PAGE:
The Growing Mismatch
Despite record economic growth over the 1990s, the incomes of the nation’s disadvantaged households have remained flat. Indeed, with an average annual income of only $10,530 (in 2003 dollars), most households in the bottom income quintile have seen almost no gains since 1975. Though incomes stagnated for many households over the 1990s, home prices soared. Nationally, inflation-adjusted home prices grew by 14 percent from 1990 to 2000, and rose by almost 6 percent between 2002 and 2003 alone. Many metropolitan areas, particularly on the coasts, have experienced even larger gains. Rents too have climbed in recent years, worsening the affordability situation for many renter households. The median national contract rent, for example, increased nearly 5 percent in real terms between 2000 and 2003, while renter incomes decreased by more than 4 percent over the same period. As a result, the median amount renters spend on their housing reached 29 percent in 2003, up from 26.5 percent just 3 years earlier.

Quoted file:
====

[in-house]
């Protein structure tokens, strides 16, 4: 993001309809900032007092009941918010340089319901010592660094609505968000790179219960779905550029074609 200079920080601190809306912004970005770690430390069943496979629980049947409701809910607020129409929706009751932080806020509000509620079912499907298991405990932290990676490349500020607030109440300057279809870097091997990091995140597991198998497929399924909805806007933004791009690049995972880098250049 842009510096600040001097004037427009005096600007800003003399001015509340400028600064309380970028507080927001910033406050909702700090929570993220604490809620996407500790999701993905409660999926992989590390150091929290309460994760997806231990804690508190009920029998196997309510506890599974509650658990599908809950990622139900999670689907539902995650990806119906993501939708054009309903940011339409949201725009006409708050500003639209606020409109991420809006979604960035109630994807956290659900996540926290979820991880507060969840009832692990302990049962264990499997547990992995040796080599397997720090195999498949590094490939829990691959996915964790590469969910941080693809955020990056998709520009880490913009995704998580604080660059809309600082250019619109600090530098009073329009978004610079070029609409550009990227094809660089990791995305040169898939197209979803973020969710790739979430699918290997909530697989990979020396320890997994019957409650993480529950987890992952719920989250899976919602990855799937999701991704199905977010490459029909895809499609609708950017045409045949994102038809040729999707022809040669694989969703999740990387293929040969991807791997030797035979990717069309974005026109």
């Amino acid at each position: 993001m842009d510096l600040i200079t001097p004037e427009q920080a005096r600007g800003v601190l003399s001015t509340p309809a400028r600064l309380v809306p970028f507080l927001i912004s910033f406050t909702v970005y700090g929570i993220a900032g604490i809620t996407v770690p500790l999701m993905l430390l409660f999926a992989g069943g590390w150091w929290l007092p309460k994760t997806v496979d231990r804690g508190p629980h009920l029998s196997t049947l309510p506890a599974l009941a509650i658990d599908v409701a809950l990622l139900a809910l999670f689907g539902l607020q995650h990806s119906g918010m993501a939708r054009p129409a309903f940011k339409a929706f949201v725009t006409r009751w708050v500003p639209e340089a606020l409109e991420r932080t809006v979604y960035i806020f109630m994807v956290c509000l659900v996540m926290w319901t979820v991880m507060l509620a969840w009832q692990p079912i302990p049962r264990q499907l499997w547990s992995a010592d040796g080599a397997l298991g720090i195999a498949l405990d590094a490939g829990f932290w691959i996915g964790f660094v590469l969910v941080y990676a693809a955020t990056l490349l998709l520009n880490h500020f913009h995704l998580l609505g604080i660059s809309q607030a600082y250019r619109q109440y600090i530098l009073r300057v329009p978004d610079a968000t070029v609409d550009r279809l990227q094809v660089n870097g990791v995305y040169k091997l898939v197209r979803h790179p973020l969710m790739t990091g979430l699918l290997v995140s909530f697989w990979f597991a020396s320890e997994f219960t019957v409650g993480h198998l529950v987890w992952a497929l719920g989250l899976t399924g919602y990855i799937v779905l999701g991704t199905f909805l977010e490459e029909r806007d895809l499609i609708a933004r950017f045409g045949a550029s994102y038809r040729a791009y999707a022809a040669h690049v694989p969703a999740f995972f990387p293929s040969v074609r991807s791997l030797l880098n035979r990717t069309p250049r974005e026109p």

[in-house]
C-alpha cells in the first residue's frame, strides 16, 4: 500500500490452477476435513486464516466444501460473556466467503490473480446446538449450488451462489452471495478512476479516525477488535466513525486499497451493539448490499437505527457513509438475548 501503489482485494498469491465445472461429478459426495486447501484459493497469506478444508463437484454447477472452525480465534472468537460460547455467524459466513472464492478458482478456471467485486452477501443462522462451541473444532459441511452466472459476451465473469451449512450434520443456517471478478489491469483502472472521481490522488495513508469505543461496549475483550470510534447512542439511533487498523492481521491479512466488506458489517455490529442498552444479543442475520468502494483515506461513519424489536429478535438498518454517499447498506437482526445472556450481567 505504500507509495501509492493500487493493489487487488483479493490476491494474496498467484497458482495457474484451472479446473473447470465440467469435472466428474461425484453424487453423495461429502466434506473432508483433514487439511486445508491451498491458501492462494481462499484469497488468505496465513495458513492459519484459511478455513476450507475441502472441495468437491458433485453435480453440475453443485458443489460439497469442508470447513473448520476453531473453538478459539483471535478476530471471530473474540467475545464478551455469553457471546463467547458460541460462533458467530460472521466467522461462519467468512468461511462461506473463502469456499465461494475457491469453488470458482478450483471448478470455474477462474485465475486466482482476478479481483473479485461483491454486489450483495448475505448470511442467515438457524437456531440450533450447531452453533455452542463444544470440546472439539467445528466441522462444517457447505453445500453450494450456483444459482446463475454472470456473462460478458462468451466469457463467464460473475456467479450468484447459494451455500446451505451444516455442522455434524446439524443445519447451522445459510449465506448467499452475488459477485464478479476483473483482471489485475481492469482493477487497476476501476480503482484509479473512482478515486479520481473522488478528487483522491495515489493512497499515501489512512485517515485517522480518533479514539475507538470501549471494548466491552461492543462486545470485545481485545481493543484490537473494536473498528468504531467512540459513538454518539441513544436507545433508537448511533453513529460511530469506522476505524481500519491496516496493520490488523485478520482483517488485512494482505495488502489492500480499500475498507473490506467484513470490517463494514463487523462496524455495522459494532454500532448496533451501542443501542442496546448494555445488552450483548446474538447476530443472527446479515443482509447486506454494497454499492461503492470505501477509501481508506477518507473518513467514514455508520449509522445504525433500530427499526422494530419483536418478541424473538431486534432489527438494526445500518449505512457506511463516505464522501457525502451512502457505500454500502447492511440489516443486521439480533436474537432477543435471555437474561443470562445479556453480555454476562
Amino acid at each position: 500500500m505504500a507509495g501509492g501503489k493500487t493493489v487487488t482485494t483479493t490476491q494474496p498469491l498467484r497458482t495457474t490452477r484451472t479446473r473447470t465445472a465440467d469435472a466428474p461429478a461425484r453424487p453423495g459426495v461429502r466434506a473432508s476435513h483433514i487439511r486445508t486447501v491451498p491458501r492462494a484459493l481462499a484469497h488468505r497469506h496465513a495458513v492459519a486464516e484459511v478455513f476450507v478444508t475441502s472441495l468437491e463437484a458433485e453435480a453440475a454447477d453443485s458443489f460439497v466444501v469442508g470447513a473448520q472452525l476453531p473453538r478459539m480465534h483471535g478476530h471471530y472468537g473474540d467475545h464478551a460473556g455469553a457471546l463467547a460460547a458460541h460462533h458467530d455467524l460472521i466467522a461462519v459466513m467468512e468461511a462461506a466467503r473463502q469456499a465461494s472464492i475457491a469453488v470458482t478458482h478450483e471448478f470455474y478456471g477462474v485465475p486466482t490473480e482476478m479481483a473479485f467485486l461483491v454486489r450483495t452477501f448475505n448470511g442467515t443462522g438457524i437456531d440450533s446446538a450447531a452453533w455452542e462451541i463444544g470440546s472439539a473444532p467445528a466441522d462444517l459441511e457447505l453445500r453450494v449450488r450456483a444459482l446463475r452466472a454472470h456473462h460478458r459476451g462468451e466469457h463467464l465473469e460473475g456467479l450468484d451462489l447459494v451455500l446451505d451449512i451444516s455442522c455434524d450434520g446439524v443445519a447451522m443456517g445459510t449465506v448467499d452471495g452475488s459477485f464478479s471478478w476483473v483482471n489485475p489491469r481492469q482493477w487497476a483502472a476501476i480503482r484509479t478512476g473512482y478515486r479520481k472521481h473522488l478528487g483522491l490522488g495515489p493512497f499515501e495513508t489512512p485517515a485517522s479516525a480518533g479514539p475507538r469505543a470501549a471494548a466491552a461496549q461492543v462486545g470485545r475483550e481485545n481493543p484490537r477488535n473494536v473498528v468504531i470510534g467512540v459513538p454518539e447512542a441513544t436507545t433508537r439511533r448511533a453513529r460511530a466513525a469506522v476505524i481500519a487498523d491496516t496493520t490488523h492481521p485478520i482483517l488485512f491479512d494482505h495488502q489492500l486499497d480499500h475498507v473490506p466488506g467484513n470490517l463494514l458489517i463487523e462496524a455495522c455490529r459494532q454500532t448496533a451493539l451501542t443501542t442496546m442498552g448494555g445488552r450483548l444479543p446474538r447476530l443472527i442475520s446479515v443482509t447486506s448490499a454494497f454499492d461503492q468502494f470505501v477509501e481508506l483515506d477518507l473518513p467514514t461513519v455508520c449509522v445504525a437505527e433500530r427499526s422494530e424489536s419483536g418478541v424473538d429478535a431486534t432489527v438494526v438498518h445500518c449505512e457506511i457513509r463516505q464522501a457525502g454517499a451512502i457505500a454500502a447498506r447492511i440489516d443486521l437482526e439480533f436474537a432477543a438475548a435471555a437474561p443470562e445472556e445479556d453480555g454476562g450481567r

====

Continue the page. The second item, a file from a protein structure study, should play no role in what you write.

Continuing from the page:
As the National Low Income Housing Coalition has pointed out, households with one full-time minimum-wage earner cannot afford (at 30 percent of their income) a fair market rent on a one-bedroom rental unit anywhere in the country. When households secure housing at rental costs below this cutoff, they often sacrifice housing and/or neighborhood quality.

The Demand for Low-Wage Workers